STE. MARIE CEMETERY

Le Havre

Seine-Maritime

France

 

General DirectionsSte. Marie Cemetery is one of the town cemeteries, but it is actually situated in the commune of Graville-St. Honorine. It stands on the ridge overlooking Le Havre from the north and is north of the N.182.

During the First World War, Le Havre was one of the ports at which the British Expeditionary Force disembarked in August 1914. Except for a short interval during the German advance in 1914, it remained No.1 Base throughout the war and by the end of May 1917, it contained three general and two stationary hospitals, and four convalescent depots.

The first Commonwealth burials took place in Division 14 of Ste Marie Cemetery in mid August 1914. Burials in Divisions 19, 3, 62 and 64 followed successively.

A memorial in Plot 62 marks the graves of 24 casualties from the hospital ship 'Salta' and her patrol boat, sunk by a mine on 10 April 1917. The memorial also commemorates by name the soldiers, nurses and merchant seamen lost from the 'Salta' whose bodies were not recovered, and those lost in the sinking of the hospital ship 'Galeka' (mined on 28 October 1916) and the transport ship 'Normandy' (torpedoed on 25 January 1918), whose graves are not known.

There are now 1,690 Commonwealth burials of the First World War in this cemetery, 8 of which are unidentified.

During the Second World War, Le Havre was one of the evacuation ports for the British Expeditionary force in 1940 and towards the end of the war it was used as a supply and reinforcement base.

There are now 364 burials of the Second World War here,(59 of them unidentified) in Divisions 64 and 67 of the cemetery.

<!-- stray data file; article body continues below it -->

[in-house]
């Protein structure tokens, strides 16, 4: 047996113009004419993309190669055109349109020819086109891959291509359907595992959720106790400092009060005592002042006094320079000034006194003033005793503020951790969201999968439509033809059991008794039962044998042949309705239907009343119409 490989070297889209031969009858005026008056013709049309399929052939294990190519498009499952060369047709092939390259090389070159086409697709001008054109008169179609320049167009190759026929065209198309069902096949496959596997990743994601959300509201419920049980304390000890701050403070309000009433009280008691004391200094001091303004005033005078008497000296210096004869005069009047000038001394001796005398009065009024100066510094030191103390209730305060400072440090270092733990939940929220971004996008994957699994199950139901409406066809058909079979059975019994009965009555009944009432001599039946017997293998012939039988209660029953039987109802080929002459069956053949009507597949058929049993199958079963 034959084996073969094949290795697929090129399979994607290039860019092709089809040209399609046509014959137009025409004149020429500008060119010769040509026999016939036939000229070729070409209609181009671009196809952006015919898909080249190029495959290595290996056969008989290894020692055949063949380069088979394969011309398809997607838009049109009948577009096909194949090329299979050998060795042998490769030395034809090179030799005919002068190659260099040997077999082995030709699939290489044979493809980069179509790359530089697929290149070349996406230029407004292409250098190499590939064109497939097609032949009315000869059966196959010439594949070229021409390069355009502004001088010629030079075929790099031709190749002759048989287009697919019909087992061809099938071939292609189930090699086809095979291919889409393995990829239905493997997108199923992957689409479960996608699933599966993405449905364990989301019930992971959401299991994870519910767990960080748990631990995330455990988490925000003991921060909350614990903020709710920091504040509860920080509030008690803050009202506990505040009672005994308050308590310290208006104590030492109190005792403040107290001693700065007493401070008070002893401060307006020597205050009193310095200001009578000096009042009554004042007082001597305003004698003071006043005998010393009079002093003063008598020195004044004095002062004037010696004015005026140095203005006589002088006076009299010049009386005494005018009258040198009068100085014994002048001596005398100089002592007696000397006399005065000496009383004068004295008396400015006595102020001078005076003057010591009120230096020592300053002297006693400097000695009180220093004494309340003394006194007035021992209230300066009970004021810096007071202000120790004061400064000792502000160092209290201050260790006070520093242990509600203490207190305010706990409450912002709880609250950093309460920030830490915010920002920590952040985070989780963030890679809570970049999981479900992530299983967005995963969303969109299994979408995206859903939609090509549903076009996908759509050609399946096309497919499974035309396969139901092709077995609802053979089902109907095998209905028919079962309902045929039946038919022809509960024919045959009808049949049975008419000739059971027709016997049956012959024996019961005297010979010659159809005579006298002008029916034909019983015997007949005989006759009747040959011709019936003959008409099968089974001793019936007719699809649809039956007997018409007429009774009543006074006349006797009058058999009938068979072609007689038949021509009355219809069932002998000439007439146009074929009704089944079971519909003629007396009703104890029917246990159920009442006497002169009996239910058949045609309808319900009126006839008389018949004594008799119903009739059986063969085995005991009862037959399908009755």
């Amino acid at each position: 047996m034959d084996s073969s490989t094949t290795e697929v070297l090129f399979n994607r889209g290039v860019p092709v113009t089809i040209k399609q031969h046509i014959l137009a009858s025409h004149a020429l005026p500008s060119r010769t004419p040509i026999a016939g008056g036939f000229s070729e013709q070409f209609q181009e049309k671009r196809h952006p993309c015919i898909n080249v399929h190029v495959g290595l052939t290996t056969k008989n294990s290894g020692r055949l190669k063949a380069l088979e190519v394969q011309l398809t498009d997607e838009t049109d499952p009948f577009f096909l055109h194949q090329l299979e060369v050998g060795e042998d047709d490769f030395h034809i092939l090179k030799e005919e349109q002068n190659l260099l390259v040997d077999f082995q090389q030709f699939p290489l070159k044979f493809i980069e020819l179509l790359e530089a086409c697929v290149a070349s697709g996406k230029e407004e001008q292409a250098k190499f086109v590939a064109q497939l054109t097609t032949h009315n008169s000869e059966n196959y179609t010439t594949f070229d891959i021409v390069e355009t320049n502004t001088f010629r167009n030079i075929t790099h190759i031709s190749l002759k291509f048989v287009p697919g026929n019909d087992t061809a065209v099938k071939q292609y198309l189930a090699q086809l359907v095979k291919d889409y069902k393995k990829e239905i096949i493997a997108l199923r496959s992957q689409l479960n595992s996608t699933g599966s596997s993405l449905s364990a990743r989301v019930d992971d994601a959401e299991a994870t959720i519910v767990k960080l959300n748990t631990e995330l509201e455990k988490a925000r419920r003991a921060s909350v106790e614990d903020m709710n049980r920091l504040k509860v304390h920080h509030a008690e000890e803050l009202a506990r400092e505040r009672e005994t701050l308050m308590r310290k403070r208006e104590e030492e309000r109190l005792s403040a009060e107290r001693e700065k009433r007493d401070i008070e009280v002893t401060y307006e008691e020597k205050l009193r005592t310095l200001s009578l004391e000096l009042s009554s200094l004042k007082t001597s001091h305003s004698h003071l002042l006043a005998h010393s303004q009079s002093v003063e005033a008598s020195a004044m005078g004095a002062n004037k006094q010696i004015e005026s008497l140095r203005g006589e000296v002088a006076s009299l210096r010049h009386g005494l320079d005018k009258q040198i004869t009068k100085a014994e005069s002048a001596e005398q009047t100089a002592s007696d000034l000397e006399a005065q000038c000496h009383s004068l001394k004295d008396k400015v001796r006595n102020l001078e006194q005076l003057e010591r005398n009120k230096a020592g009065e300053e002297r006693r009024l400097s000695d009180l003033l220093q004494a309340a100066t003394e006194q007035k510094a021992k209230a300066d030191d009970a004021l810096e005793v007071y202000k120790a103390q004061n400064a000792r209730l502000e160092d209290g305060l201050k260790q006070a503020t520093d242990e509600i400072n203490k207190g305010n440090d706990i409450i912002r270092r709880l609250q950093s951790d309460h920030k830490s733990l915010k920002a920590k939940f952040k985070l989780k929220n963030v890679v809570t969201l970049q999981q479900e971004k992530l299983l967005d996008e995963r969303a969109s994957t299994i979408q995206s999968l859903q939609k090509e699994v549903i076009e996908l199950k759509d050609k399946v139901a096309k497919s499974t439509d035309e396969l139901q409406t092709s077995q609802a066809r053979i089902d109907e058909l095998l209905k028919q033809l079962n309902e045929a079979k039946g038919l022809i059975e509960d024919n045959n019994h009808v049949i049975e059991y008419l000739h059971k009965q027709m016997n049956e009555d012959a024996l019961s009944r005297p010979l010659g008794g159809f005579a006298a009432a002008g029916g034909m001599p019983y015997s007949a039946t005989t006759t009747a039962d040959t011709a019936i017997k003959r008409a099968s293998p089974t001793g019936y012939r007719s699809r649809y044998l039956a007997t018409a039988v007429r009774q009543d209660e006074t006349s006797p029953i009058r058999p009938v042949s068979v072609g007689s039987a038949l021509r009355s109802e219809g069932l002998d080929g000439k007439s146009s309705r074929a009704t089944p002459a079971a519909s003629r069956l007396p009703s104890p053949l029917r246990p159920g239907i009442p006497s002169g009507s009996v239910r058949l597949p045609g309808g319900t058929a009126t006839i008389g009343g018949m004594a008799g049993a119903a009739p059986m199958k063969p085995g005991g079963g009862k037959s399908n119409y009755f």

The Commonwealth plots in the cemetery were designed by Sir Reginald Blomfield

 

Victoria Cross: 355014 Serjeant William Herbert Waring, VC, MM, 25th Bn. (Montgomery and Welch Horse Yeomanry), Royal Welch Fusiliers, died of wounds 08/10/1918, aged 33. Division 62. V. I. 3.

Citation: An extract from the "London Gazette," dated 31st Jan., 1919, records the following:- "He led an attack against enemy machine guns and, in face of devastating fire from the flank and front, rushed a strong point single handed, bayoneting four of the garrison and capturing twenty others with their guns; then under heavy shell and machine gun fire, he re-organized his men, led and inspired them for another 400 yards, when he fell mortally wounded."

Shot at Dawn: 3019 Lance Serjeant A. Wickings, 9th Bn. Rifle Brigade, executed for murder 07/03/1918. Division 62. 1. K. 3.

Shot at Dawn: 253617 Gunner F. O. Wills, 50th Trench Mortar Battery, Royal Field Artillery, executed for murder 27/05/1919. Division 64. 6. E. 5.

The mass pardon of 306 British Empire soldiers executed for certain offences during the Great War was enacted in section 359 of the Armed Forces Act 2006, which came into effect on royal assent on 8 November 2006.

Further Information: The war graves within this cemetery are in 5 separate plots (4, 1914-1918 and 1, 1939-1945) scattered throughout the large communal cemetery, the two larger plots are to be found at either end of the cemetery and two smaller plots in the middle section, the other (WW2) plot can be found to the left of the cemetery upon entering through the main entrance.

Casualty Details: UK 1433, Canada 101, Australia 131, New Zealand 7, South Africa 14, India 3, Total Burials: 1689

Life Stories - Allan Crabtree

 

"His Death Will Be Much Regretted"

84132 Private

62nd Gen. Hosp. Royal Army Medical Corps.

17th October 1918, aged 25.